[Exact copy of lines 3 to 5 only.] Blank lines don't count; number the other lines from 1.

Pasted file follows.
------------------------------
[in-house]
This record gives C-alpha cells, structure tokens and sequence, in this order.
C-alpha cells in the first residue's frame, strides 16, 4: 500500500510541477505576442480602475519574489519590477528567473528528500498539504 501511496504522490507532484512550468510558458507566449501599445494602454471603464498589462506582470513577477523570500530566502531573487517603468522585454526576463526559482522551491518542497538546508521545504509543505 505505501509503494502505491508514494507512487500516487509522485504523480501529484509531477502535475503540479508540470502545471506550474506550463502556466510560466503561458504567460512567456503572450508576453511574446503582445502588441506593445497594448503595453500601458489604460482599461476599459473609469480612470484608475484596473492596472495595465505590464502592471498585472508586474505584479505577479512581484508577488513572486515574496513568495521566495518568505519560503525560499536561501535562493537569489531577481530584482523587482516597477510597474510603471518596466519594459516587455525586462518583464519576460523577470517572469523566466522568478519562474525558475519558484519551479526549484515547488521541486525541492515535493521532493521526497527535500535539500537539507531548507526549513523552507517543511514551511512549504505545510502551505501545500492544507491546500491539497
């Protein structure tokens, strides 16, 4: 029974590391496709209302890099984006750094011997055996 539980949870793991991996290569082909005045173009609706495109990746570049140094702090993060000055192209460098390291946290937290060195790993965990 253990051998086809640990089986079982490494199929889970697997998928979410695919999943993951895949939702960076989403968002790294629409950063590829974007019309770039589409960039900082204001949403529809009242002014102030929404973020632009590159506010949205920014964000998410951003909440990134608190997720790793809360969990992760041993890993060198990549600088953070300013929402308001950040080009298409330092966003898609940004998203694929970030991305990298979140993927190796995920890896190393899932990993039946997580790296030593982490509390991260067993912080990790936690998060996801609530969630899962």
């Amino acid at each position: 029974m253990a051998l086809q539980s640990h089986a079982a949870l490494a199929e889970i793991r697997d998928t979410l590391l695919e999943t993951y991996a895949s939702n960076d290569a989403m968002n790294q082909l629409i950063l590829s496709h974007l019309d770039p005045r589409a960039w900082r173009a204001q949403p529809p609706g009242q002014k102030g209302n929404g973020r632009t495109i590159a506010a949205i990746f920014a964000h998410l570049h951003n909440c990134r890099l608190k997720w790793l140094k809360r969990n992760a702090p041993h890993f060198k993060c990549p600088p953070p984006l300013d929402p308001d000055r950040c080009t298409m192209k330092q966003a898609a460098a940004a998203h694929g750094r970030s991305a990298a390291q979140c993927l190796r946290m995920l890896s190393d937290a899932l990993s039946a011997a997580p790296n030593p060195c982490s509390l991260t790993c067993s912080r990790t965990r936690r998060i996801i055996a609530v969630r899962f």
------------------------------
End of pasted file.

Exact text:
C-alpha cells in the first residue's frame, strides 16, 4: 500500500510541477505576442480602475519574489519590477528567473528528500498539504 501511496504522490507532484512550468510558458507566449501599445494602454471603464498589462506582470513577477523570500530566502531573487517603468522585454526576463526559482522551491518542497538546508521545504509543505 505505501509503494502505491508514494507512487500516487509522485504523480501529484509531477502535475503540479508540470502545471506550474506550463502556466510560466503561458504567460512567456503572450508576453511574446503582445502588441506593445497594448503595453500601458489604460482599461476599459473609469480612470484608475484596473492596472495595465505590464502592471498585472508586474505584479505577479512581484508577488513572486515574496513568495521566495518568505519560503525560499536561501535562493537569489531577481530584482523587482516597477510597474510603471518596466519594459516587455525586462518583464519576460523577470517572469523566466522568478519562474525558475519558484519551479526549484515547488521541486525541492515535493521532493521526497527535500535539500537539507531548507526549513523552507517543511514551511512549504505545510502551505501545500492544507491546500491539497
């Protein structure tokens, strides 16, 4: 029974590391496709209302890099984006750094011997055996 539980949870793991991996290569082909005045173009609706495109990746570049140094702090993060000055192209460098390291946290937290060195790993965990 253990051998086809640990089986079982490494199929889970697997998928979410695919999943993951895949939702960076989403968002790294629409950063590829974007019309770039589409960039900082204001949403529809009242002014102030929404973020632009590159506010949205920014964000998410951003909440990134608190997720790793809360969990992760041993890993060198990549600088953070300013929402308001950040080009298409330092966003898609940004998203694929970030991305990298979140993927190796995920890896190393899932990993039946997580790296030593982490509390991260067993912080990790936690998060996801609530969630899962």
């Amino acid at each position: 029974m253990a051998l086809q539980s640990h089986a079982a949870l490494a199929e889970i793991r697997d998928t979410l590391l695919e999943t993951y991996a895949s939702n960076d290569a989403m968002n790294q082909l629409i950063l590829s496709h974007l019309d770039p005045r589409a960039w900082r173009a204001q949403p529809p609706g009242q002014k102030g209302n929404g973020r632009t495109i590159a506010a949205i990746f920014a964000h998410l570049h951003n909440c990134r890099l608190k997720w790793l140094k809360r969990n992760a702090p041993h890993f060198k993060c990549p600088p953070p984006l300013d929402p308001d000055r950040c080009t298409m192209k330092q966003a898609a460098a940004a998203h694929g750094r970030s991305a990298a390291q979140c993927l190796r946290m995920l890896s190393d937290a899932l990993s039946a011997a997580p790296n030593p060195c982490s509390l991260t790993c067993s912080r990790t965990r936690r998060i996801i055996a609530v969630r899962f």